Viewport width =
May 27, 2013 | by  | in Opinion |
Share on FacebookShare on Google+Pin on PinterestTweet about this on Twitter

Laying Down the Law

Buying someone a star and naming it for them could just be one of the most romantic gestures you could make. Celebrities have done it, the practice has found its way into popular culture, and there are many websites offering to sell you the chance to name, buy, or adopt a star. So how is it that companies can sell you the chance to name a burning ball of gas floating somewhere out in space? Well, the answer is—technically they can’t.

The only body that can officially ‘name’ the stars is the International Astronomical Union (IAU). To name stars the IAU follow internationally accepted rules. It looks like quite a complex process (see iau.org/public/naming/), but essentially, stars are given numbers in a pretty methodical manner, to enable them to be easily located in future.

So what do you get if you pay to name or adopt a star? Usually you will get a certificate with your star name on it, a star chart to help you find the star you have supposedly named, and some background information about the star and the stars surrounding it. Or, as the IAU succinctly put it, you’ll be paying for nothing more than “an expensive piece of paper and a temporary feeling of happiness.” Your star name will not be recognised by any scientists or space agencies, but it will probably be unique to the database of the organisation from which you have made your purchase.

Strictly speaking, you get everything you have paid for from the transaction, as the companies that ‘sell’ stars are very careful about what they offer. In New Zealand, if companies are misleading or deceptive in the way that they market their star-naming packages then they could potentially face issues under the Fair Trading Act 1986. More information on this practice is available at iau.org/public/buying_star_names/, but remember, in the words of the IAU, the beauty of the night sky is not for sale.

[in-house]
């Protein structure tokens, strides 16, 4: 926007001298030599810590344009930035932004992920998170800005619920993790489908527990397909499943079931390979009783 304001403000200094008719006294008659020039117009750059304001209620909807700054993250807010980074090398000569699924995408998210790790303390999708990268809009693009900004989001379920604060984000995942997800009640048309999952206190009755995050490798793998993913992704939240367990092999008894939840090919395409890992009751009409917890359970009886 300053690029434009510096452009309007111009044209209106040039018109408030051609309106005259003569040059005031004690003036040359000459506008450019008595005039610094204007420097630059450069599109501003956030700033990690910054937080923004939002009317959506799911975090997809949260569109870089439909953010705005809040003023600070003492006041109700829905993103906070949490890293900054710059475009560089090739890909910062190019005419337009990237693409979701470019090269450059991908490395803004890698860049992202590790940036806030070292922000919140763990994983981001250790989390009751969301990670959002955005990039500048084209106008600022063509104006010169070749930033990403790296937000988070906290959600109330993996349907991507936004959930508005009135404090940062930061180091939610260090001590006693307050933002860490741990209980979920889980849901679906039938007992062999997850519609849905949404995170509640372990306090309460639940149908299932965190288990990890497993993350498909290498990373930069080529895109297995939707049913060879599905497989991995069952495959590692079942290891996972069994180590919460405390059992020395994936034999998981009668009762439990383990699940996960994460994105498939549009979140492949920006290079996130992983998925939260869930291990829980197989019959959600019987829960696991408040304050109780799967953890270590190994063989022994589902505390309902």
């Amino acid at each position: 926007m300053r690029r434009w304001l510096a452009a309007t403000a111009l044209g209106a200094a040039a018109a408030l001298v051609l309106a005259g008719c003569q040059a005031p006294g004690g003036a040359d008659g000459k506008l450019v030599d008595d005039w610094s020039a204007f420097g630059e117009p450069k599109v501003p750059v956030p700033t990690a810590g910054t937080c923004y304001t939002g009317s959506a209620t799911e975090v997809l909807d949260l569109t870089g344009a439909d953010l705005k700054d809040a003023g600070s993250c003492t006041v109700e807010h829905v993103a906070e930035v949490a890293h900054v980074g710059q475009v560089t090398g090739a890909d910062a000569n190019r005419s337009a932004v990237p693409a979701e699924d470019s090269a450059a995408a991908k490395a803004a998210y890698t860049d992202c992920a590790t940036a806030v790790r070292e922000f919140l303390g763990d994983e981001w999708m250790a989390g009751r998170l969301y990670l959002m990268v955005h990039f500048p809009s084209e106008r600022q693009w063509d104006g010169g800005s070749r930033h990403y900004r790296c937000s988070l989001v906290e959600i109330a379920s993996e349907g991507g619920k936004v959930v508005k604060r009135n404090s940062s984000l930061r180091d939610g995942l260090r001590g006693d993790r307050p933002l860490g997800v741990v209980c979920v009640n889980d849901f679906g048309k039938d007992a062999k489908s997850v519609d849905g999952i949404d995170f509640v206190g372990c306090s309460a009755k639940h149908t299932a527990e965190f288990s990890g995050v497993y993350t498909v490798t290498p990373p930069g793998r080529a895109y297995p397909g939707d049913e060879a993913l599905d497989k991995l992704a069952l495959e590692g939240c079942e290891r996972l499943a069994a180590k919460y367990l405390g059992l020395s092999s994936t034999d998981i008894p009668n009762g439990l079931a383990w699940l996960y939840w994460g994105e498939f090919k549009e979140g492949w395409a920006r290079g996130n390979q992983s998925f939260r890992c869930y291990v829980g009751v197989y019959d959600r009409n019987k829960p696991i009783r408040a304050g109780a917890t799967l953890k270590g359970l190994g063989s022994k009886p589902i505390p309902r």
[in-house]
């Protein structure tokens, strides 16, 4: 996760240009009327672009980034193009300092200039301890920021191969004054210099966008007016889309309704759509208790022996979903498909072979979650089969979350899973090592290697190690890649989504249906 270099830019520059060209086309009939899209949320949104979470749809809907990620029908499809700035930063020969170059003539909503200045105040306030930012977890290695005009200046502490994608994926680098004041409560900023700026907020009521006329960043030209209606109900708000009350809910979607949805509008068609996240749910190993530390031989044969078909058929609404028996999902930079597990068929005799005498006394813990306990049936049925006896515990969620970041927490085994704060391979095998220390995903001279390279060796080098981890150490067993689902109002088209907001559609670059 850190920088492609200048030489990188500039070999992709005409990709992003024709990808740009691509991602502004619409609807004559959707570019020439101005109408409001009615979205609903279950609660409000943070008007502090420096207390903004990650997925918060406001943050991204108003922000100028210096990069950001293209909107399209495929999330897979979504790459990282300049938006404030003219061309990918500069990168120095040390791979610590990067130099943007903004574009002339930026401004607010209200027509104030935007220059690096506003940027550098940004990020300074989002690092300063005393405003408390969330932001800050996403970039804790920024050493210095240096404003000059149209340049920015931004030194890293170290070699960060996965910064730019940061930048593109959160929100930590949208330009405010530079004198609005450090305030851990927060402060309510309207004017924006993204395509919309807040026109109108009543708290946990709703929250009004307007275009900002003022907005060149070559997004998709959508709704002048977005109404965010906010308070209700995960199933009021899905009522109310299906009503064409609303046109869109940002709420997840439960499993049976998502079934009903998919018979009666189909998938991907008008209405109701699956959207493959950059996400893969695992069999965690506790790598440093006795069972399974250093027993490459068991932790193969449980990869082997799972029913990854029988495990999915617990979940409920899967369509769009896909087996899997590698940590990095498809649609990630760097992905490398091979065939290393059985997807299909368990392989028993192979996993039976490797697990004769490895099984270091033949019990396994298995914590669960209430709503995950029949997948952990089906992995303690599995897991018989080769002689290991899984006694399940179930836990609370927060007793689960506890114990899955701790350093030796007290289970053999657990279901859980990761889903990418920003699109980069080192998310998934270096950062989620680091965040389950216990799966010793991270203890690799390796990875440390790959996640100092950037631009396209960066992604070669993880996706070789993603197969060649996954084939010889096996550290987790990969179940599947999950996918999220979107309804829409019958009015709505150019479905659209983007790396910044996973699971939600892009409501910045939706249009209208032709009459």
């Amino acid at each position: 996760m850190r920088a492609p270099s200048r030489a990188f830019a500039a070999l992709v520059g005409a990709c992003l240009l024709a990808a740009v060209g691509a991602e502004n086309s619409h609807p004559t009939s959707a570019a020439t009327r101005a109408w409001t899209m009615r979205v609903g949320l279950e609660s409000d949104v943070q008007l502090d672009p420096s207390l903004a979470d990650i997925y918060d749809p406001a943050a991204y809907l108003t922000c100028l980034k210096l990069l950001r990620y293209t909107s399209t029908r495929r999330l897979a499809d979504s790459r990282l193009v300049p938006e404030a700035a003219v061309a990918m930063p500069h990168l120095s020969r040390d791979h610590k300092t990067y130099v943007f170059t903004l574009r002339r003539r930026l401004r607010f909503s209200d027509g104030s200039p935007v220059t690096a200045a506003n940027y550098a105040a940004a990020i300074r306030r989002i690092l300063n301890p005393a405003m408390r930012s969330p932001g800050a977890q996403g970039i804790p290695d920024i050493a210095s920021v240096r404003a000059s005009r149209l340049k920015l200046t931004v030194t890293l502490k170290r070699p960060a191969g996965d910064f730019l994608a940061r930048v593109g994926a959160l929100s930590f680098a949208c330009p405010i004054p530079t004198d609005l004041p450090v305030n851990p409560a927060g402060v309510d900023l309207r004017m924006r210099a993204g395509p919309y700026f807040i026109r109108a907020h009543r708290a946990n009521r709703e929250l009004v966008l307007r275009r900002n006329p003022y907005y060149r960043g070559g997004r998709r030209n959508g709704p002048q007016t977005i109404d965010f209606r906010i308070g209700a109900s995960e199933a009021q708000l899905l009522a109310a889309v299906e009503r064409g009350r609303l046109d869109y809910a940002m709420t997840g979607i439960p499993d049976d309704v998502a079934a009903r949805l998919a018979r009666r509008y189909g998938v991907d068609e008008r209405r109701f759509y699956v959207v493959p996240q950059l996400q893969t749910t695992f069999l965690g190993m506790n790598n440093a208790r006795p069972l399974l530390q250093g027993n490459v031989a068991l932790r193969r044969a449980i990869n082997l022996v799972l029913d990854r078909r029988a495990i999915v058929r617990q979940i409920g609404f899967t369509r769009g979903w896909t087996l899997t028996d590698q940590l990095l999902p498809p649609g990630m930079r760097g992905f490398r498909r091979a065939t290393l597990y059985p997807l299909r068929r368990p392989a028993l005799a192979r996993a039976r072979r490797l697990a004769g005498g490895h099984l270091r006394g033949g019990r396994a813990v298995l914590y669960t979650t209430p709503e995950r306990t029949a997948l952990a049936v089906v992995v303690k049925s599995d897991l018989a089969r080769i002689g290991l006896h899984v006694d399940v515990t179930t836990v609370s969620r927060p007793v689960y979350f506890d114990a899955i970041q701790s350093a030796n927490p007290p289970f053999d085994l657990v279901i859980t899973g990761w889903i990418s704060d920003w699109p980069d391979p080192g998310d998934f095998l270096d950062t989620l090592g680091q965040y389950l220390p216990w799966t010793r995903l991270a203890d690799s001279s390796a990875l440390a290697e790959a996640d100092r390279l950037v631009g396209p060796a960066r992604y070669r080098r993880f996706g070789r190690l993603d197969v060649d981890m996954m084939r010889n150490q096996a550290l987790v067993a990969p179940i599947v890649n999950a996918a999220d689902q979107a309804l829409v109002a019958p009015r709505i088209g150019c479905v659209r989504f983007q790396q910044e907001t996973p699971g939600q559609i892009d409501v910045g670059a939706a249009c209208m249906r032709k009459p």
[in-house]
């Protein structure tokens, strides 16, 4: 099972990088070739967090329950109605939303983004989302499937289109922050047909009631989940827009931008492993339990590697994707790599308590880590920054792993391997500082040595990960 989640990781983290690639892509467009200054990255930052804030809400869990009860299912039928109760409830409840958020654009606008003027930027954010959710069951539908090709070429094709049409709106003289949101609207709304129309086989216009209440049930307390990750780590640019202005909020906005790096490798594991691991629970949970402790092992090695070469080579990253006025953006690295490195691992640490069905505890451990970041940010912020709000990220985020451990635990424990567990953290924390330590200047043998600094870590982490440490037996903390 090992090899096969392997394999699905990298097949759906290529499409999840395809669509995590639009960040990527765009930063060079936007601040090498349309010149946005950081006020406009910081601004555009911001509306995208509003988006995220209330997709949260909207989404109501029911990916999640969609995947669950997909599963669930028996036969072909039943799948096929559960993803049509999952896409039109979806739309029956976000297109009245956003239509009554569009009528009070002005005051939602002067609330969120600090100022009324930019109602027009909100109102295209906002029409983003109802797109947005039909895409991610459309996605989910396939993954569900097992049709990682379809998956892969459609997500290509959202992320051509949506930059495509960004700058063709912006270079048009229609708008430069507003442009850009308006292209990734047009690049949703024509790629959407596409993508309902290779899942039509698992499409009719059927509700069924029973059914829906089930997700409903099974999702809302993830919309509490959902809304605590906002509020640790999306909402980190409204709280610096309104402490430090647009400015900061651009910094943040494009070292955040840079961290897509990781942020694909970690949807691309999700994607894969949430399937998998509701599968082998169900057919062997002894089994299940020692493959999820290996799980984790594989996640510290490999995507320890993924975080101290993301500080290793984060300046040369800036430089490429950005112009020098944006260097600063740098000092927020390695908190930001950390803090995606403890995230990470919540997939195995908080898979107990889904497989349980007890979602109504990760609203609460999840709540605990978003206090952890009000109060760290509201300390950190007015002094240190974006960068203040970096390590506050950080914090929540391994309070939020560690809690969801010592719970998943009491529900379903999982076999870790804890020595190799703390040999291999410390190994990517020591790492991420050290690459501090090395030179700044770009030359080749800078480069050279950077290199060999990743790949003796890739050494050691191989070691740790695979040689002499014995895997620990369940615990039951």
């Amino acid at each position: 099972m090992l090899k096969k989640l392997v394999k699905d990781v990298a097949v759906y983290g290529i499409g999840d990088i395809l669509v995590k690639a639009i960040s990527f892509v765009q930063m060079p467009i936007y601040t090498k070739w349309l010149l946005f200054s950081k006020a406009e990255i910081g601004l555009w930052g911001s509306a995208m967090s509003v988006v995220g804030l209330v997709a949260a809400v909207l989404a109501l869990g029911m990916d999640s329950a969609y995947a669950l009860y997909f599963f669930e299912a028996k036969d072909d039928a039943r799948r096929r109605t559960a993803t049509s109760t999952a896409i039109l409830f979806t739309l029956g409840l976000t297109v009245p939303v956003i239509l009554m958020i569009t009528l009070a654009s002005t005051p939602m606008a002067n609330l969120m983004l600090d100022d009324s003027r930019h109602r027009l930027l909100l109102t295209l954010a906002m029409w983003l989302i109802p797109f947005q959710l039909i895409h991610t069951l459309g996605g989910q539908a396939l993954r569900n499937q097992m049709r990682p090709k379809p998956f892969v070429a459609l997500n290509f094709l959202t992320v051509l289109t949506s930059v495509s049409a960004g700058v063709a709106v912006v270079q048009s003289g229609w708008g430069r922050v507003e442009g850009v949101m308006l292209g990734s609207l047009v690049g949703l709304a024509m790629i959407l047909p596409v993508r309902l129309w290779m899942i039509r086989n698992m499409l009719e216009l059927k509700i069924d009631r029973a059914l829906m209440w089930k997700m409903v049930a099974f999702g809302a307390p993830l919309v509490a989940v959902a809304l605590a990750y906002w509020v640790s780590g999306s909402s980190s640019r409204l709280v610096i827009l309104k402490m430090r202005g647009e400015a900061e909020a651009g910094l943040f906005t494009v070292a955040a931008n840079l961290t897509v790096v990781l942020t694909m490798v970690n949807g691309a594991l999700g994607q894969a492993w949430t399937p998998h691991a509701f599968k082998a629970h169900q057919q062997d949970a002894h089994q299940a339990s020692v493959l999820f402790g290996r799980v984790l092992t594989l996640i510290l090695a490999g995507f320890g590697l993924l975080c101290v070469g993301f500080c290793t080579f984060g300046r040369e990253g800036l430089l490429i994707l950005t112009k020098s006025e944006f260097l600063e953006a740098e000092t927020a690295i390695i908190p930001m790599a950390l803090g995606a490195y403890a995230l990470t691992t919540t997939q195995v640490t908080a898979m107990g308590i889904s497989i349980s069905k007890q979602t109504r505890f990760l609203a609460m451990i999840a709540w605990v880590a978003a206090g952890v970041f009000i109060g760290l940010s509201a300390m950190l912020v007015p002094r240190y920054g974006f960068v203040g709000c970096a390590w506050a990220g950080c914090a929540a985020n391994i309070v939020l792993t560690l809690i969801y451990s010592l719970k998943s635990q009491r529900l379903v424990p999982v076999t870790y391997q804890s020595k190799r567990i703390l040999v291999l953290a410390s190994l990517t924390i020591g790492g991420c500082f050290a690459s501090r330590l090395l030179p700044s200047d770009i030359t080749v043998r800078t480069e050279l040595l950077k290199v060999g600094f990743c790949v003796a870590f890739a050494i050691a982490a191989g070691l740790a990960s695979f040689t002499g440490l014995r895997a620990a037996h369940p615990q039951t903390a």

Disclaimer: ‘Laying Down the Law’ is written by Victoria Law students, and as such should not be treated as professional legal advice. However, if you’re looking to buy up a fine little piece of gas, this should give you a pretty good idea of what you’re in for.

Share on FacebookShare on Google+Pin on PinterestTweet about this on Twitter

About the Author ()

Comments are closed.

Recent posts

  1. Am I my skin?
  2. The Trauma of the Non-Voter
  3. Marshall Islands deliberate whether to ban nuclear weapons
  4. Vanity Fair — W. M. Thackeray
  5. Her Legacy
  6. GIG GUIDE
  7. The Fury of [our] own Momentum: Twin Peaks, Protest, and the Bomb
  8. VUWSA
  9. Editors’ Letter
  10. Mario + Rabbids Kingdom Battle
brigid

Editor's Pick

I’m Not Sure How I Feel: Disillusionment With Elections

: - SPONSORED - This post-election sentiment was written prior to the election, due to both the limitations of print and the pervasiveness of this disillusionment beyond the election’s outcome. If there was a revolution over the weekend, some of these thoughts can be disregarded.